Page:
How has your style changed since becoming a dad?
OVO NIKO: When I was younger, my style was inspired by hip-hop culture, music, and basketball, like the Allen Iverson-era durags and size 40 jeans—those were the good days. But now that I’m a father, I’ve cleaned up and matured a little bit.
Are you more low-maintenance now?
Definitely. The other day, someone that I’d known for a long time said to me, “You’re a real dad, you know.” I was like, “What?” They were like, “You’re wearing Birkenstocks and shorts.” That’s when it hit me: none of my friends would ever wear Birkenstocks and shorts. But being comfortable is key. I feel like my son Ezee has to be the flyer one. Whenever I dress him, it’s in clothes that I would wear, but when it’s my turn to get dressed, I just put on Nike sweats. Obviously, I want Ezee to be, like, the most cutest thing.
Ezee's hair is pretty long. Was that a conscious grooming decision or just what he likes?
I had long hair previously, but this was more a decision between his mother and me. When he wants to cut his hair, he’ll come home from school and say, “Dad, I’m tired of being called a little girl.” We want him to make that decision for himself, to kind of create his own identity in that way.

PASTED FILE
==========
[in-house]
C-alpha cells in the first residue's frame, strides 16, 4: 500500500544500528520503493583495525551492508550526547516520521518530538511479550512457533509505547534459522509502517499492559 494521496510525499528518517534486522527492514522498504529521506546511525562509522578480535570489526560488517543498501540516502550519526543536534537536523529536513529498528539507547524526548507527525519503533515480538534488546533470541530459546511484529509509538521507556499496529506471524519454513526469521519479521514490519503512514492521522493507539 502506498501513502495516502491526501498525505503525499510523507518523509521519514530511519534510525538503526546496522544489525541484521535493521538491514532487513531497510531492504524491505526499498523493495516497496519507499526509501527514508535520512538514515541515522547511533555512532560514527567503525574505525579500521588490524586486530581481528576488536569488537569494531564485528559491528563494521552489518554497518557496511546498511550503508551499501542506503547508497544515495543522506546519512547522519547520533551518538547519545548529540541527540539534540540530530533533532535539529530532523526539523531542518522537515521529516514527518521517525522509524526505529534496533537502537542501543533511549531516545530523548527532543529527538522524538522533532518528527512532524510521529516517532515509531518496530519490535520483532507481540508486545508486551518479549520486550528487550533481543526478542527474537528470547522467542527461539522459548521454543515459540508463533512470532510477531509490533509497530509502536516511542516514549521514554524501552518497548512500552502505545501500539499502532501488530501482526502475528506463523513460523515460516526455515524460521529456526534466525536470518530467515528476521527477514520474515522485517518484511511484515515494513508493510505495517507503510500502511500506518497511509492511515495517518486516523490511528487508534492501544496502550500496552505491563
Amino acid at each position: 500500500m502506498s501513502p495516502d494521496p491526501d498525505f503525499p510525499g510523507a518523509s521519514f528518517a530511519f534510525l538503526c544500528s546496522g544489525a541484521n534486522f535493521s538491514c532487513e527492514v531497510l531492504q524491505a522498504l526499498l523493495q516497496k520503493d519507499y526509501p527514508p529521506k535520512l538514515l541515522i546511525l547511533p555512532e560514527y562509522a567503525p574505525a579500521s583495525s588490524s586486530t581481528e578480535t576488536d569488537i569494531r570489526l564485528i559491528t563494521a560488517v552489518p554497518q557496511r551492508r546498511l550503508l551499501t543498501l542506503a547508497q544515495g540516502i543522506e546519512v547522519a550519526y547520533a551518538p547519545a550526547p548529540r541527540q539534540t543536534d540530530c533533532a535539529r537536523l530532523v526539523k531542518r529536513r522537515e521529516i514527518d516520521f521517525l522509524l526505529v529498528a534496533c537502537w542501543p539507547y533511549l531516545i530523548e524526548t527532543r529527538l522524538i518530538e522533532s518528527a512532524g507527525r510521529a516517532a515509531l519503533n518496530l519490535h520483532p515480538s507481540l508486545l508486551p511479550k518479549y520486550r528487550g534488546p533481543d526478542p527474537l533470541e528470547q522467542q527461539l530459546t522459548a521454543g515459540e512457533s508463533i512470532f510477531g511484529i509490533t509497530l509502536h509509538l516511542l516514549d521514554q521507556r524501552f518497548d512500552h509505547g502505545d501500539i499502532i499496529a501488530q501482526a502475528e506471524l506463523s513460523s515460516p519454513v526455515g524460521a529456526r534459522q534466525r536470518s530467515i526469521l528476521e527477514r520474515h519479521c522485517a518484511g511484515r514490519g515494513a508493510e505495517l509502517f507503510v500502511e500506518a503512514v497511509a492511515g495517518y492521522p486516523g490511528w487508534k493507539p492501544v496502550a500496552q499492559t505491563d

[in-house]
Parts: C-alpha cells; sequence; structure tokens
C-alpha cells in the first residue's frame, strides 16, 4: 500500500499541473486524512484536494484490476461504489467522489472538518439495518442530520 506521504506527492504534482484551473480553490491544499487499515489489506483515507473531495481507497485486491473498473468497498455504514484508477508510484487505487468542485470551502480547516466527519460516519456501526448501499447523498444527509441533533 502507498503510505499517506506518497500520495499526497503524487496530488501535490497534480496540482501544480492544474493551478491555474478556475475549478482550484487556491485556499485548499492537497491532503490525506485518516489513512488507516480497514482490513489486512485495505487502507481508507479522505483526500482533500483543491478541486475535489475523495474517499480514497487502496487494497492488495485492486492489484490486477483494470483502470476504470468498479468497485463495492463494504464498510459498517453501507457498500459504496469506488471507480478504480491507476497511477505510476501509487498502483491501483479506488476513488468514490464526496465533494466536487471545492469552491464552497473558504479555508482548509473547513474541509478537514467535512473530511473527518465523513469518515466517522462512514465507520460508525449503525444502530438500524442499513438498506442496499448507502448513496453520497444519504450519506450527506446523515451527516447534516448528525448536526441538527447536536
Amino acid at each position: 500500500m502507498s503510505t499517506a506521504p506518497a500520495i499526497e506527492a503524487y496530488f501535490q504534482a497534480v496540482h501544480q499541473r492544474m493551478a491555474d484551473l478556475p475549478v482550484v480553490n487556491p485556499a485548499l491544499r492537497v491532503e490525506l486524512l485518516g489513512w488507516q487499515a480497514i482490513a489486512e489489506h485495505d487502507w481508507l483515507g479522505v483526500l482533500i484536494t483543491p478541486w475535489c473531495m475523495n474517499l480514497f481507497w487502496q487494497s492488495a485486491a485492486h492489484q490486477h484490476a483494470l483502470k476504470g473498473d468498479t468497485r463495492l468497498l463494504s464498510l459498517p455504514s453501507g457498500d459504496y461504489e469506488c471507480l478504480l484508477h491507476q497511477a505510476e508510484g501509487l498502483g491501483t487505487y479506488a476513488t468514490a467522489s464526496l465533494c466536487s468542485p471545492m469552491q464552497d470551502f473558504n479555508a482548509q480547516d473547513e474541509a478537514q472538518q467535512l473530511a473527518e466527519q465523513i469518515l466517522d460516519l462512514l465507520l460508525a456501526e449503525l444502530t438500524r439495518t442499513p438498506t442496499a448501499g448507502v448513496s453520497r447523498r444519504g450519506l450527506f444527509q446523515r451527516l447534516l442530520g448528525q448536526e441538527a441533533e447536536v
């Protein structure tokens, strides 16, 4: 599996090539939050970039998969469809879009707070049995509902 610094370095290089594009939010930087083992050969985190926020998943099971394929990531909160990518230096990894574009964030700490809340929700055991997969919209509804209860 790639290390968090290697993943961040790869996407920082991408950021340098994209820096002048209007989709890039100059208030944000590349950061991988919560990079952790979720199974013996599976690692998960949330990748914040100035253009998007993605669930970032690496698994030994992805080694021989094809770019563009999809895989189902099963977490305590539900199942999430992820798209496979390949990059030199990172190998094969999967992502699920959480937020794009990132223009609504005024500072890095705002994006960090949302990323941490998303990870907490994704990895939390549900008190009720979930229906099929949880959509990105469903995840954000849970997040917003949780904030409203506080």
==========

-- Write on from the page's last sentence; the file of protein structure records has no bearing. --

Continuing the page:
Has your style rubbed off on any of the OVO crew?
Everyone has their own identity in OVO. But I don’t know if people are ready for dad swag. It’s definitely a leap. Maybe one day they’ll get there, once everybody has kids.
Do you think one day Ezee will say to himself, “Man, my dad was way cooler than these other dads?”
I definitely want that. Growing up, I thought my dad was cool. I remember that feeling, and it was gratifying. Ezee definitely has it easy—no pun intended. I always used to say to my friends, “What would you do if, when you were growing, you had Jay Z as an uncle?” When Drake shouts him out on tracks or posts a picture of him on Instagram, that’s something that he can take with him for life.